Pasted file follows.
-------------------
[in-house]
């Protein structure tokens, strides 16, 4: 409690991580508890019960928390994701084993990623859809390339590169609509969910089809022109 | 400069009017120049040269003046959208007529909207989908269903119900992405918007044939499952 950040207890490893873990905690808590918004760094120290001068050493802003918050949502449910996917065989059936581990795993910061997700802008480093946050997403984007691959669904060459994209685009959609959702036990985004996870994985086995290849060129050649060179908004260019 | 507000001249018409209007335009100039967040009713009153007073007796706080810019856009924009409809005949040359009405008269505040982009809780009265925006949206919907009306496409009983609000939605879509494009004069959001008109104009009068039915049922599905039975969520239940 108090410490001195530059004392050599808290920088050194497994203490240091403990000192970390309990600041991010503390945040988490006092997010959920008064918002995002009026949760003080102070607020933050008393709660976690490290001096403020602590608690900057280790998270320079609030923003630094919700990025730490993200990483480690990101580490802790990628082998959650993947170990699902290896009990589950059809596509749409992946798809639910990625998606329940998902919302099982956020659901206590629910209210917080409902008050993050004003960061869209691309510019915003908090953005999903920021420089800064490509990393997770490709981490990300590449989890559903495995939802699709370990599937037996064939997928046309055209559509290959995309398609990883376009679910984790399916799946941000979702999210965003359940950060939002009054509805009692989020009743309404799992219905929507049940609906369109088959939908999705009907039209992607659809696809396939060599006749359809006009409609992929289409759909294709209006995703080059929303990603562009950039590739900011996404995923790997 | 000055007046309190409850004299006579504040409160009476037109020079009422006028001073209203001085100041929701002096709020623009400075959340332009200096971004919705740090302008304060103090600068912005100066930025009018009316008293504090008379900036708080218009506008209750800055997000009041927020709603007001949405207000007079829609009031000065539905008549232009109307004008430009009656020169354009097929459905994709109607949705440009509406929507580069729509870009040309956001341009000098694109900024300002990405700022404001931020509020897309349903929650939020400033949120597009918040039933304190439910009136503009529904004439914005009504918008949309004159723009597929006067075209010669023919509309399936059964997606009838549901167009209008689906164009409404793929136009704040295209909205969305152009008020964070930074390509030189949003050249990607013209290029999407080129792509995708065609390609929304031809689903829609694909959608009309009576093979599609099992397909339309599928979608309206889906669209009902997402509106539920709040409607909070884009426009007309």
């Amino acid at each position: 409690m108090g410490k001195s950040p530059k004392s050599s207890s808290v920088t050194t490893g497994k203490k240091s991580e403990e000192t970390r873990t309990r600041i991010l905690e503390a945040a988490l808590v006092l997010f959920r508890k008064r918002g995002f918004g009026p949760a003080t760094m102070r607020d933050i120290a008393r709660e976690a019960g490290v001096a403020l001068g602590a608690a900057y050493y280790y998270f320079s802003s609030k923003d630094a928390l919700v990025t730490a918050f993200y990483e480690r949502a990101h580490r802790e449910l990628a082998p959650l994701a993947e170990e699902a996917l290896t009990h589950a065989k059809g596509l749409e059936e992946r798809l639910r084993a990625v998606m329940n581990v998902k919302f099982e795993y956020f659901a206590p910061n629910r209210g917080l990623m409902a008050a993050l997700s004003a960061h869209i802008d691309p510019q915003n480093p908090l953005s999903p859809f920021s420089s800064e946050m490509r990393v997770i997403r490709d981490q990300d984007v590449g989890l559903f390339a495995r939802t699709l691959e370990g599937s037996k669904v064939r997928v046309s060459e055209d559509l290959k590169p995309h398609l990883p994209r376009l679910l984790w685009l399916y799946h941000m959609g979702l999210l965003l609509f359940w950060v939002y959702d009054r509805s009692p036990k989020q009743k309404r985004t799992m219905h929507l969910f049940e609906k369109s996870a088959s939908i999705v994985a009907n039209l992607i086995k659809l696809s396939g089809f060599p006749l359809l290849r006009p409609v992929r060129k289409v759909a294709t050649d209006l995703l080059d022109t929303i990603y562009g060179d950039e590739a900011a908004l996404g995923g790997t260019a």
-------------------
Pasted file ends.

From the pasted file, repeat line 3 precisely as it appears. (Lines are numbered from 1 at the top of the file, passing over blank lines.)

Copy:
């Amino acid at each position: 409690m108090g410490k001195s950040p530059k004392s050599s207890s808290v920088t050194t490893g497994k203490k240091s991580e403990e000192t970390r873990t309990r600041i991010l905690e503390a945040a988490l808590v006092l997010f959920r508890k008064r918002g995002f918004g009026p949760a003080t760094m102070r607020d933050i120290a008393r709660e976690a019960g490290v001096a403020l001068g602590a608690a900057y050493y280790y998270f320079s802003s609030k923003d630094a928390l919700v990025t730490a918050f993200y990483e480690r949502a990101h580490r802790e449910l990628a082998p959650l994701a993947e170990e699902a996917l290896t009990h589950a065989k059809g596509l749409e059936e992946r798809l639910r084993a990625v998606m329940n581990v998902k919302f099982e795993y956020f659901a206590p910061n629910r209210g917080l990623m409902a008050a993050l997700s004003a960061h869209i802008d691309p510019q915003n480093p908090l953005s999903p859809f920021s420089s800064e946050m490509r990393v997770i997403r490709d981490q990300d984007v590449g989890l559903f390339a495995r939802t699709l691959e370990g599937s037996k669904v064939r997928v046309s060459e055209d559509l290959k590169p995309h398609l990883p994209r376009l679910l984790w685009l399916y799946h941000m959609g979702l999210l965003l609509f359940w950060v939002y959702d009054r509805s009692p036990k989020q009743k309404r985004t799992m219905h929507l969910f049940e609906k369109s996870a088959s939908i999705v994985a009907n039209l992607i086995k659809l696809s396939g089809f060599p006749l359809l290849r006009p409609v992929r060129k289409v759909a294709t050649d209006l995703l080059d022109t929303i990603y562009g060179d950039e590739a900011a908004l996404g995923g790997t260019a």